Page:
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Top-most root should be near the surface

  1. Planting too deeply reduces air exchange between soil and air. The result can be roots starve for oxygen.
  2. Planting deeply can trap too much moisture in the root ball, especially if the soil is poorly drained.
  3. Deep planting can lead to the root ball drying out. This occurs because the soil and mulch placed over the root ball holds some of the water applied over the root ball.
  4. Deep planting also can encourage development of stem-girdling roots which can kill trees (See: stem girdling roots). These roots may develop because the loose soil spread over the root ball is very suitable for root growth. Research is needed to confirm this but clinical evidence suggests this to be the case. On many planting sites, this can be the best soil on the site so it is not surprising that roots grow well here. Research in Minnesota (Johnson and Johnson, 2001) showed that many affected trees don't show symptoms or fail until 12 to 20 years after planting.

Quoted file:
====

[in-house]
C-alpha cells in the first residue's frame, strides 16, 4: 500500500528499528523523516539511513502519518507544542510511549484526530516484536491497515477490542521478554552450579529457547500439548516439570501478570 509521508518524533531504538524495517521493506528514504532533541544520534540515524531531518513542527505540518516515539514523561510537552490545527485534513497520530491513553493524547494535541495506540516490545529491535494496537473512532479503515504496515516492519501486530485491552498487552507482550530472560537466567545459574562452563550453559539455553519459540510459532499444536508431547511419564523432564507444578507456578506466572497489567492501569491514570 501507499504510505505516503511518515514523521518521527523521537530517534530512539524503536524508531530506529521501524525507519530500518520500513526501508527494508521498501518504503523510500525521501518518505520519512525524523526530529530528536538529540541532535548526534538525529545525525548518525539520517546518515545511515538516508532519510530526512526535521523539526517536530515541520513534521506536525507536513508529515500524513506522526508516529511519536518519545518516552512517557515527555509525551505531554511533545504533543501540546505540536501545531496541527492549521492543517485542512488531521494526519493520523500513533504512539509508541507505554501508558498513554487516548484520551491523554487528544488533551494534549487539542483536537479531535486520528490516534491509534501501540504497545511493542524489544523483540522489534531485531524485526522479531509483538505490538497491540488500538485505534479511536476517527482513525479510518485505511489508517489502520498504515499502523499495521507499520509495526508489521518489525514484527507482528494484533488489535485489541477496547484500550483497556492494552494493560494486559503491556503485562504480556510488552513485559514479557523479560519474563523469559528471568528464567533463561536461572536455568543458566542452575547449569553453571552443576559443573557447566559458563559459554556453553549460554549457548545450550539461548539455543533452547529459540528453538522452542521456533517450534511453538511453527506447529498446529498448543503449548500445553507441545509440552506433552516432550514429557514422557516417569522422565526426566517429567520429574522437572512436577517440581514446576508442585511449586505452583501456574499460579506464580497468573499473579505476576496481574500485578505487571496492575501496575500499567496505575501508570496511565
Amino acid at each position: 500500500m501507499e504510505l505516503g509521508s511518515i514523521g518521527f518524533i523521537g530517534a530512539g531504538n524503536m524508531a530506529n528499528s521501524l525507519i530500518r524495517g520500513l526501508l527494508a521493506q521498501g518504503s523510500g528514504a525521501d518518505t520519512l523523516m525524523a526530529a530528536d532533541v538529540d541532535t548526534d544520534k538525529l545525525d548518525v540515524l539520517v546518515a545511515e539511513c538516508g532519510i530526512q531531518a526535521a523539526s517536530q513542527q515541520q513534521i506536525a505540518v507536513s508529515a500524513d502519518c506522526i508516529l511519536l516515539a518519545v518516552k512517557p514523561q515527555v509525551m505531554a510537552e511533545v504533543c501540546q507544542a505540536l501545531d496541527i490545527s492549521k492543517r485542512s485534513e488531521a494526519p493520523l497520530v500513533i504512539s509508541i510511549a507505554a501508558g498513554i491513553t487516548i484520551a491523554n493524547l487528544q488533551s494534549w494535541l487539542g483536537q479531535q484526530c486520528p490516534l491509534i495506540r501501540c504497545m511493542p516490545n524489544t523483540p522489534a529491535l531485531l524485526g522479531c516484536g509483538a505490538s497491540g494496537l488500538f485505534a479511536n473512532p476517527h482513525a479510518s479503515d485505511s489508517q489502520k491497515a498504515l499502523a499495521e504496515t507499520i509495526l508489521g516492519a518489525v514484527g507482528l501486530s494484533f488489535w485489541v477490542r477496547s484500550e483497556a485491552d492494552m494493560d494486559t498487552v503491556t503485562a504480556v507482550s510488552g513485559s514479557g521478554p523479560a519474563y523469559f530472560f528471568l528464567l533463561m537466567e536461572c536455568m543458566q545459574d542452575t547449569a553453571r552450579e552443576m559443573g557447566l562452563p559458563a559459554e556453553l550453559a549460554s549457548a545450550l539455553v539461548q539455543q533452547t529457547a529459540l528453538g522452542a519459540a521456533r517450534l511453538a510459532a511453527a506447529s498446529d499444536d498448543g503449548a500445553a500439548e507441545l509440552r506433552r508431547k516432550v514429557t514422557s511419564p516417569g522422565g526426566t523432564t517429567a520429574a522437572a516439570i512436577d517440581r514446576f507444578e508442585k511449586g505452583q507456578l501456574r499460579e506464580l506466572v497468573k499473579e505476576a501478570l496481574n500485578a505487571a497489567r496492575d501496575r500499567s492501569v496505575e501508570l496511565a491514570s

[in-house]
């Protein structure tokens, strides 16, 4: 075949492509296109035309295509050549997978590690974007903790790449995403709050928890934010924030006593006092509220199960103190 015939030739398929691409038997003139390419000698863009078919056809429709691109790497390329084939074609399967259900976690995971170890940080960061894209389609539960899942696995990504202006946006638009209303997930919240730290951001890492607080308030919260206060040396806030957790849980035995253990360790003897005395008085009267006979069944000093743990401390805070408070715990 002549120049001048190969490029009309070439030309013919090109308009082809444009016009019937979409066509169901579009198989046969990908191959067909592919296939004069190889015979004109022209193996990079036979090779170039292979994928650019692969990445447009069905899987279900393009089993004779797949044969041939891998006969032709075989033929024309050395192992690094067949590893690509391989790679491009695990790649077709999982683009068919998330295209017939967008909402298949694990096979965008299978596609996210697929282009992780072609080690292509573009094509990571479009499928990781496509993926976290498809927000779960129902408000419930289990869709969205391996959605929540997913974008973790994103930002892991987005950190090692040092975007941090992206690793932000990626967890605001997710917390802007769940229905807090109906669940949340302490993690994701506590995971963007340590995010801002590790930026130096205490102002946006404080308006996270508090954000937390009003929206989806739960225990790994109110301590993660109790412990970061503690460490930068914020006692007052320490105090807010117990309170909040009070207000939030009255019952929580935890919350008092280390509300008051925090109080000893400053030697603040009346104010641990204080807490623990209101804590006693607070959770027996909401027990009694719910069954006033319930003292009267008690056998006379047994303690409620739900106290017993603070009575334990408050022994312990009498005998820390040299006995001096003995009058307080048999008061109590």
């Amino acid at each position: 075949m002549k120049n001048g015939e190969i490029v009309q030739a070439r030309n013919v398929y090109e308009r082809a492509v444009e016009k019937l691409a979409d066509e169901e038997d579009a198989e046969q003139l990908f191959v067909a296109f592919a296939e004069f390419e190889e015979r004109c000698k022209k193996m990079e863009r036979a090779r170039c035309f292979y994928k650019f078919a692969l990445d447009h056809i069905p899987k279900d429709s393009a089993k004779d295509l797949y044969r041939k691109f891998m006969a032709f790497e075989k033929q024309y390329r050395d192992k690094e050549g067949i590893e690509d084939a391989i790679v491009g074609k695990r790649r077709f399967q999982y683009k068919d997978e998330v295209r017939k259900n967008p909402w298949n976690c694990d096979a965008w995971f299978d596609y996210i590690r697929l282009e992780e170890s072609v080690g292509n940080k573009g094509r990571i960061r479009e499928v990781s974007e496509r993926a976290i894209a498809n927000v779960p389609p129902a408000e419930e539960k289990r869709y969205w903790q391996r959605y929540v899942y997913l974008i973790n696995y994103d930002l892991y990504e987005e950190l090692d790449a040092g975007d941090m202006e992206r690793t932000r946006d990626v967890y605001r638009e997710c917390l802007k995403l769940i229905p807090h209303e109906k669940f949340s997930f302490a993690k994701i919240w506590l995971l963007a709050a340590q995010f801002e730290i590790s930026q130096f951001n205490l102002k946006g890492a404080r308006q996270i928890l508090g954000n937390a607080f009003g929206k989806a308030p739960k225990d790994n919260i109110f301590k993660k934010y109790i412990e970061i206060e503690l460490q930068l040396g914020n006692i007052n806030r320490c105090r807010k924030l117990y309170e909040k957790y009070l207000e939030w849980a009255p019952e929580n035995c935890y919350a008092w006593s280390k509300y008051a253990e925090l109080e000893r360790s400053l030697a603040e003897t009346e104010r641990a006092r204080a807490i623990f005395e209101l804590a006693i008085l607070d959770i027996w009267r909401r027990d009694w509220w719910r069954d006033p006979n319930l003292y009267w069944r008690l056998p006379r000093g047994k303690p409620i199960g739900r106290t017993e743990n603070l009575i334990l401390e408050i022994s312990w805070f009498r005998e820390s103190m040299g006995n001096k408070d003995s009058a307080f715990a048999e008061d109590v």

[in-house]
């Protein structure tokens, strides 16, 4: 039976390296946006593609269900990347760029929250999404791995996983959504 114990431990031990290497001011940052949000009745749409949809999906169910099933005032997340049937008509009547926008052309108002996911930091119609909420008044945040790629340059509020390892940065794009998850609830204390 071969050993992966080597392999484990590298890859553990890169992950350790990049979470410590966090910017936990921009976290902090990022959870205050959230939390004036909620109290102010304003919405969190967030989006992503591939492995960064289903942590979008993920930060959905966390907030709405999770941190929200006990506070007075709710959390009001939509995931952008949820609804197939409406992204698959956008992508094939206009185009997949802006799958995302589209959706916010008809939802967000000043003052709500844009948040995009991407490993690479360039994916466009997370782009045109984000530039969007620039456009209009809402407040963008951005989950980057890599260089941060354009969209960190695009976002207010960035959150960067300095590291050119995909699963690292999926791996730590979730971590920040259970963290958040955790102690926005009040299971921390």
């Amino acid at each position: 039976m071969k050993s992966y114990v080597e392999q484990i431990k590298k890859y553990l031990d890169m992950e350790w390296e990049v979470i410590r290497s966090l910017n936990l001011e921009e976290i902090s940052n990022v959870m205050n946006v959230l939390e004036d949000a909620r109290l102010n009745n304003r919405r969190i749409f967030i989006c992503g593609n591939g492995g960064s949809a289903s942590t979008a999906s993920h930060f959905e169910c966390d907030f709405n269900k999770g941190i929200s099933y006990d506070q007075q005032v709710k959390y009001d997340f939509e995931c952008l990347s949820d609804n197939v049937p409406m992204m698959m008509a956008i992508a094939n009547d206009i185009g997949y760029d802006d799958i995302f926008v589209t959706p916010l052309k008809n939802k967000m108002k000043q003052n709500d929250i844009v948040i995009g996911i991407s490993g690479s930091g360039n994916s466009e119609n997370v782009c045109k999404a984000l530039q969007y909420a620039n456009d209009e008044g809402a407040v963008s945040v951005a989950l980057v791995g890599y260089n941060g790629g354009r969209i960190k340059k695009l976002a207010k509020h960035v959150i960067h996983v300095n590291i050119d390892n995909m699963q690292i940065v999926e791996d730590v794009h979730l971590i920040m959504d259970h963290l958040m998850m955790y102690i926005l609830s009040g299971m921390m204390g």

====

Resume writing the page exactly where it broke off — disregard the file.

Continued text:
Locate the root flare: It is best when the root flare (root crown, trunk flare) is visible at the surface. The place where the top-most root originates from the trunk will be just below this point.

root flare
root flare